From small steps to a giant leap
From small steps to a giant leap
A good investment isn’t just about sound decisions and financial forecasting. It’s also about having faith in people. The same thing that drives successful local Welsh businesses like Pitter Patter.
When Powys entrepreneur Amy Parrotte followed her dream to open a children’s nursery in the heart of her community, she found the usual doors to financial support firmly closed.
Working with children had been Amy’s ambition since school. While reading child studies at Aberystwyth University, she opened an onsite playgroup to support students with toddlers. Running her own business, it transpired, was also something she was drawn to.
Not long after graduating, Amy spotted a similar gap in the market in her hometown of Llanidloes. Given the nearest nurseries were in Newtown, a 20-minute drive away, local parents were crying out for accessible, affordable care.
With this in mind, Amy wrote a well-researched business plan and sought the financial backing crucial to making it happen
“While I had no money to set up the business, I did have a good idea of what I wanted to achieve and the kind of nursery I wanted to offer parents in a town where, at the time, there was no help at all,” she says.
But despite Amy’s clear vision and credentials, her high-street bank rejected her loan application. On account of her student debt, she believes.
Amy took her business plan to Robert Owen Community Banking, on the recommendation of her financial advisor. “The people at Robert Owen were more interested in me and my business idea than in my debt, and could see my potential.”
With the funds to get going, Amy opened Pitter Patter in February 2013. Not only did it bring much-needed childcare services to the parents of Llanidloes, it also provided new jobs for the surrounding area.
But like many fledgling businesses, Pitter Patter wasn’t without its teething problems. Trade was slow initially and, as it approached its first Christmas, even closure was on the cards.
Tipping the balance
Having a small premises wasn’t ideal from the beginning, admits Amy. Fortunately, though, parents began to hear about the warmth and professionalism of Amy’s team, and were soon queuing up to enrol their children.
It wasn’t just the team’s friendliness that won new customers. Amy’s decision to hire staff who lived on the nursery’s doorstep, rather than in nearby towns, was a crucial move in tipping the balance.
“Llanidloes is a small place where everyone knows each other. Parents meet regularly at baby groups, so word of mouth got around,” she confirms.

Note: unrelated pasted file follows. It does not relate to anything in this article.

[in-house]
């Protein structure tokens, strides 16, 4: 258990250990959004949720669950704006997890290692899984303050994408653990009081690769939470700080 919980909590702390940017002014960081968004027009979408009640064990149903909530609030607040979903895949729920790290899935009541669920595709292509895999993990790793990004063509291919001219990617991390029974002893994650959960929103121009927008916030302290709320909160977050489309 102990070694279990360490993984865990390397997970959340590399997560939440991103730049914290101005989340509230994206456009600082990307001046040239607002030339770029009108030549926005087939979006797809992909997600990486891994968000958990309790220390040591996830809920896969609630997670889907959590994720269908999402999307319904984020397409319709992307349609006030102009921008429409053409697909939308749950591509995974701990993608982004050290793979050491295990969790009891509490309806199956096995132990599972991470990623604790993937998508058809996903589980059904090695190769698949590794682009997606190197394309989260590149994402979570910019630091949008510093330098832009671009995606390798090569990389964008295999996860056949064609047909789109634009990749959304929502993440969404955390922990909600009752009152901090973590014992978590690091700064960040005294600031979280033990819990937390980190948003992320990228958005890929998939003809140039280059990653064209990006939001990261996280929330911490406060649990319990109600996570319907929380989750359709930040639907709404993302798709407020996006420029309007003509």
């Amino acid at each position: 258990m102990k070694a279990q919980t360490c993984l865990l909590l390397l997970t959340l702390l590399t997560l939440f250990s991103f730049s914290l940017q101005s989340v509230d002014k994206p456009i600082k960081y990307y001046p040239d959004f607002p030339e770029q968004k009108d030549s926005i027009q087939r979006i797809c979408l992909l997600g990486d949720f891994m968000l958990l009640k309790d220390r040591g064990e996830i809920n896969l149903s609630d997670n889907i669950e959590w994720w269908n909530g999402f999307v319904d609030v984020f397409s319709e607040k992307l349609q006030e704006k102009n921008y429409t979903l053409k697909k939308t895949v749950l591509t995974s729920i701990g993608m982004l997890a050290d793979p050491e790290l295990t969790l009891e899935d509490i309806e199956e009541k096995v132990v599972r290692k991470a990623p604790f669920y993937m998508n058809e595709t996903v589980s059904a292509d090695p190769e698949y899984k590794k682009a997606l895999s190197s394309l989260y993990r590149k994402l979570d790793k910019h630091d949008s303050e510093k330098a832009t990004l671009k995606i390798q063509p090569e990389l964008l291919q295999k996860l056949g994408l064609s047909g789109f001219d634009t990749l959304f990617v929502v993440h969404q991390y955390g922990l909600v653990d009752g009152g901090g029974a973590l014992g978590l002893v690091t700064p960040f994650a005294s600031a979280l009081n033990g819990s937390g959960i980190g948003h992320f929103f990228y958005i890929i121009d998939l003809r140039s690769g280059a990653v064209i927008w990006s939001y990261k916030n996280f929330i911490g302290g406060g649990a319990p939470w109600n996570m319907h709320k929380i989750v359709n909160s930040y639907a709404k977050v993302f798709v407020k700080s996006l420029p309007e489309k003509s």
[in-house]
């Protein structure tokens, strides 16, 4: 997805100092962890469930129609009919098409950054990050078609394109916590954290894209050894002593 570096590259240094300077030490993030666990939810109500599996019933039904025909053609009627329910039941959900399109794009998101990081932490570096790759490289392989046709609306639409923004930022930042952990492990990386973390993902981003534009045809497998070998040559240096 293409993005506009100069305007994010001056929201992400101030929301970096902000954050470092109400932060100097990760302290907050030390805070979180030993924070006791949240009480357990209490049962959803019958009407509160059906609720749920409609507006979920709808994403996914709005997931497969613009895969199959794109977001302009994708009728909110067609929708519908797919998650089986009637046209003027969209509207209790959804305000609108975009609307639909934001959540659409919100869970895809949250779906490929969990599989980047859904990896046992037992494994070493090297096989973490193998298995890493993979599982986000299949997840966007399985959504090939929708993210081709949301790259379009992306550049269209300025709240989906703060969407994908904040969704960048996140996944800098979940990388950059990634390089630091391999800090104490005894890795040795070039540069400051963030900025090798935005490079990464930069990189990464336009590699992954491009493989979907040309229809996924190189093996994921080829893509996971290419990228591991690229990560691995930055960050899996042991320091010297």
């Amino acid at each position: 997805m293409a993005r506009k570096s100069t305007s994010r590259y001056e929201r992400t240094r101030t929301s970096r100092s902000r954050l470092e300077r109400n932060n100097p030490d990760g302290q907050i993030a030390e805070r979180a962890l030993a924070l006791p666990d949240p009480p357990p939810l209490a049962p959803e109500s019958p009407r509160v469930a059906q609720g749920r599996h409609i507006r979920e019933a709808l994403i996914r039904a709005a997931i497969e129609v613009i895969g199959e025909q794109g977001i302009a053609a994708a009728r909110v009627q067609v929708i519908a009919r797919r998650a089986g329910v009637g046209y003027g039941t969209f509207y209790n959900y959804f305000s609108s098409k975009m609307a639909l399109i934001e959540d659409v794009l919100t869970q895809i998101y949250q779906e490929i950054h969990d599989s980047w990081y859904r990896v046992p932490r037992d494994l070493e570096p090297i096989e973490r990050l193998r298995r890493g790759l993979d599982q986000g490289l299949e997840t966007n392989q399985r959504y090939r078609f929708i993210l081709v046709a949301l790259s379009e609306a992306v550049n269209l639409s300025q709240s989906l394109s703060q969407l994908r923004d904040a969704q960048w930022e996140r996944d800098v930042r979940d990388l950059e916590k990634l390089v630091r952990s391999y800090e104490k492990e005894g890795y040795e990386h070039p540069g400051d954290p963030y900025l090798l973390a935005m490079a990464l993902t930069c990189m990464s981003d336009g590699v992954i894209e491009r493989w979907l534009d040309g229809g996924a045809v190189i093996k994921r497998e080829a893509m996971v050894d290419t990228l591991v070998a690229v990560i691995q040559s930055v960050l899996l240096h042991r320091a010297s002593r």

NO SMALL FEAT: Amy and her team at Pitter Patter, which came back from the brink of near-closure to become the nursery of choice for Llanidloes families.
“It does reassure parents if they know someone here. Also, we’re a really close team – the ladies are fantastic and love what they do, which makes a big difference. For us, childcare is more than a job.”
With attendance at the nursery swelling, Amy borrowed more money from Robert Owen allowing her to move into a bigger space. She’d been eyeing up the former youth centre, which sat conveniently opposite the doctor’s surgery and had a big garden.
“The team at Robert Owen were so accommodating. They came to visit the nursery and supported me with advice throughout the process.”
It’s having a positive impact on communities, helping more parents get back to work by being able to leave their kids in trusted hands.
Tuning into local needs
Over the course of a few years, Amy has tripled her turnover and expanded her team to 15 full and part-time workers. What’s more, she’s started offering apprenticeships to help grow local talent.
Her efforts haven’t gone unnoticed. In that time, she’s also picked up accolades in the Welsh Women’s Awards and Welsh Business Awards.
Now, once again tuning into local needs, Amy is planning to open a second nursery.
“More parents are going back to work thanks to the Welsh government’s childcare deal. And we already have a waiting list,” she explains.
With a healthy balance sheet and a clutch of awards to her name, it’s hard to believe that Amy was ever turned down by a bank. Her biggest achievement, she says, has been simply to keep going.
“Of course, winning two awards and growing the team from three staff to 15 is fantastic. And it’s having a positive impact on communities, helping more parents get back to work by being able to leave their kids in trusted hands.”
Robert Owen Community Banking has loaned Amy £20,000 in total, supporting her at crucial moments in the growth of her business.
“When personal passion and care for local people are at the heart of a business, its potential is huge,” says Jackie Milton, head of operations.